NASA set to launch robotic rover to seek signs of past Martian life

NASA is set to launch an ambitious mission to Mars on Thursday with the liftoff of its next-generation Perseverance rover, a six-wheeled robot tasked with deploying a mini helicopter, testing out equipment for future human missions and searching for traces of past Martian life. The $2.4 billion mission, slated for liftoff at 7:50 a.m. ET (1150 GMT) from Florida's Cape Canaveral, is planned as the U.S. space agency's ninth trek to the Martian surface. The United Arab Emirates and China separately this month launched probes to Mars in displays of their own technological prowess and ambition.

Scientists revive 100 million-year-old microbes from deep under seafloor

Scientists have succeeded in reviving microbes retrieved from sediment deep under the seafloor in the heart of the South Pacific that had survived in a dormant state for 101.5 million years in research illustrating the resiliency of life on Earth. The microbes, spanning 10 major and numerous minor groups of bacteria, may be the planet's oldest-known organisms. The scientists said on Tuesday the microbes were present in clay samples drilled from the research vessel JOIDES Resolution about 245 feet (74.5 meters) under the seafloor, below 3.5 miles (5.7 km) of water.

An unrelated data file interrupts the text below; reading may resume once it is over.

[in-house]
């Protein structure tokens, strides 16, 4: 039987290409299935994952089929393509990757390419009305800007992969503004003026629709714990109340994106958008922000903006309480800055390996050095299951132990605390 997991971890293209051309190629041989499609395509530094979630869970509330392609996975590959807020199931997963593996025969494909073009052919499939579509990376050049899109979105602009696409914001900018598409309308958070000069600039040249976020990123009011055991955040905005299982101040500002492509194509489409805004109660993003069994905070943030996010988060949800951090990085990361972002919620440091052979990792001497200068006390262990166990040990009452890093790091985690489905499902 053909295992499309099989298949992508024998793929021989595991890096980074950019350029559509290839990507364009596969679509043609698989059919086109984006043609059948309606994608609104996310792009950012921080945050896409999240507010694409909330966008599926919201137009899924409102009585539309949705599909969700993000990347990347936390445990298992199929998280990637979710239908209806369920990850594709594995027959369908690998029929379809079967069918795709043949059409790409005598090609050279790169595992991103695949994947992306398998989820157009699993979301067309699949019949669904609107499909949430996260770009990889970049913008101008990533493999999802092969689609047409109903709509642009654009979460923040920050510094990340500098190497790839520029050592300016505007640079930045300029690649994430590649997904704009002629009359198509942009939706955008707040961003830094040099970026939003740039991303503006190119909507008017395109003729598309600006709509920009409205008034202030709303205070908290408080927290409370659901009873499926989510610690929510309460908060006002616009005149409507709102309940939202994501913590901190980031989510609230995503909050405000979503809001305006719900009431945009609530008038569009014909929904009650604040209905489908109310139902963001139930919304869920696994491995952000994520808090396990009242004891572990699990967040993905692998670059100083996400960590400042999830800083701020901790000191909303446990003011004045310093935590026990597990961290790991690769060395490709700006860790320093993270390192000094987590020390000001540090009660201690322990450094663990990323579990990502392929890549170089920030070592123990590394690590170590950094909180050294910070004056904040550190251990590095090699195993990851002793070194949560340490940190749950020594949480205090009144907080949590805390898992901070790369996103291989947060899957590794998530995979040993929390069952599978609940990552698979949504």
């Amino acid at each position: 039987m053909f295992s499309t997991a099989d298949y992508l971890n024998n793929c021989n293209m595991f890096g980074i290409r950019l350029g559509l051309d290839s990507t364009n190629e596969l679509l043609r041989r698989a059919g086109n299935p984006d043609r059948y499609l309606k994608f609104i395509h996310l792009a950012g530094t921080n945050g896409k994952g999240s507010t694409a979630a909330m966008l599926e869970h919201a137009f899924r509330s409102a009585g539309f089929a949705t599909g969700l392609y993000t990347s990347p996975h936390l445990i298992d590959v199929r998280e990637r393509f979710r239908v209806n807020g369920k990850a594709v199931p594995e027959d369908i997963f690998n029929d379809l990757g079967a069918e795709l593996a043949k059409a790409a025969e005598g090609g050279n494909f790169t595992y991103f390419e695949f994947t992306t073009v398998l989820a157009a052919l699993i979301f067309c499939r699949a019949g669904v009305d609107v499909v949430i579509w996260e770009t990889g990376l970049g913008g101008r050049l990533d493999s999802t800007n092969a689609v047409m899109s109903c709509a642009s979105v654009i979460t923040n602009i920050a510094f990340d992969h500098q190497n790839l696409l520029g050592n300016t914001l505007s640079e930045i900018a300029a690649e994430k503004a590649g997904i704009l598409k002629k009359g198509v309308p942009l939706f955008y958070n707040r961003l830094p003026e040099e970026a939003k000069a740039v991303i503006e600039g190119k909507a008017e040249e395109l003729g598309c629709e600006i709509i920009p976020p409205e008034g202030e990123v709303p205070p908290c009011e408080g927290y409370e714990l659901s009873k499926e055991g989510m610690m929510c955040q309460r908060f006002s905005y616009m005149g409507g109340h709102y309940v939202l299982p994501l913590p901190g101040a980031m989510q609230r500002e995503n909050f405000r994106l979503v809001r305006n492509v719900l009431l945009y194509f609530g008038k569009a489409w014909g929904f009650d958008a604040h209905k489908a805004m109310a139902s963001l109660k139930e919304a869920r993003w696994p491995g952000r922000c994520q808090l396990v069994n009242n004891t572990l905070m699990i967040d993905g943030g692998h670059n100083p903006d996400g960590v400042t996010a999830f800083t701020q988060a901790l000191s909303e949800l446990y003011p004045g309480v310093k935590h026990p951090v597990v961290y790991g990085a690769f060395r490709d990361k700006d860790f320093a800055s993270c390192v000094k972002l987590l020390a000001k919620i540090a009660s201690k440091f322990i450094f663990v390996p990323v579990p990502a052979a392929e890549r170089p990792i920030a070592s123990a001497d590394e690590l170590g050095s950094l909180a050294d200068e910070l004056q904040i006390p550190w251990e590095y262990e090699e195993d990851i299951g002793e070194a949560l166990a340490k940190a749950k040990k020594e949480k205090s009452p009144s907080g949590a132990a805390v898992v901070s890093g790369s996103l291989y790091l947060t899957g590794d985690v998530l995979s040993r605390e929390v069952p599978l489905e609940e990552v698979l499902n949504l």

Lowly flies get super names as scientists find inspiration in Marvel

Australian scientists said on Wednesday they have given five fly species scientific names that pay tribute to the Marvel comic universe, including one named for wise-cracking anti-hero Deadpool and another after superhero creator Stan Lee. The five flies were part of 165 discoveries named by the scientists over the past year, which included two fish, three subspecies of bird, and even a mite that lives on a lizard, the Commonwealth Scientific and Industrial Research Organisation (CSIRO) said in a report.

Solar power with a difference as ITER nuclear fusion assembly starts

Work has begun to assemble giant components to build an experimental nuclear fusion reactor in France that is expected to start up in 2035 and deliver energy in a process inspired by the sun, the ITER project said on Tuesday. Launched in 2006 and based in southern France, the International Thermonuclear Experimental Reactor (ITER) had planned to test its first super-heated plasma by 2020 and achieve full fusion by 2023.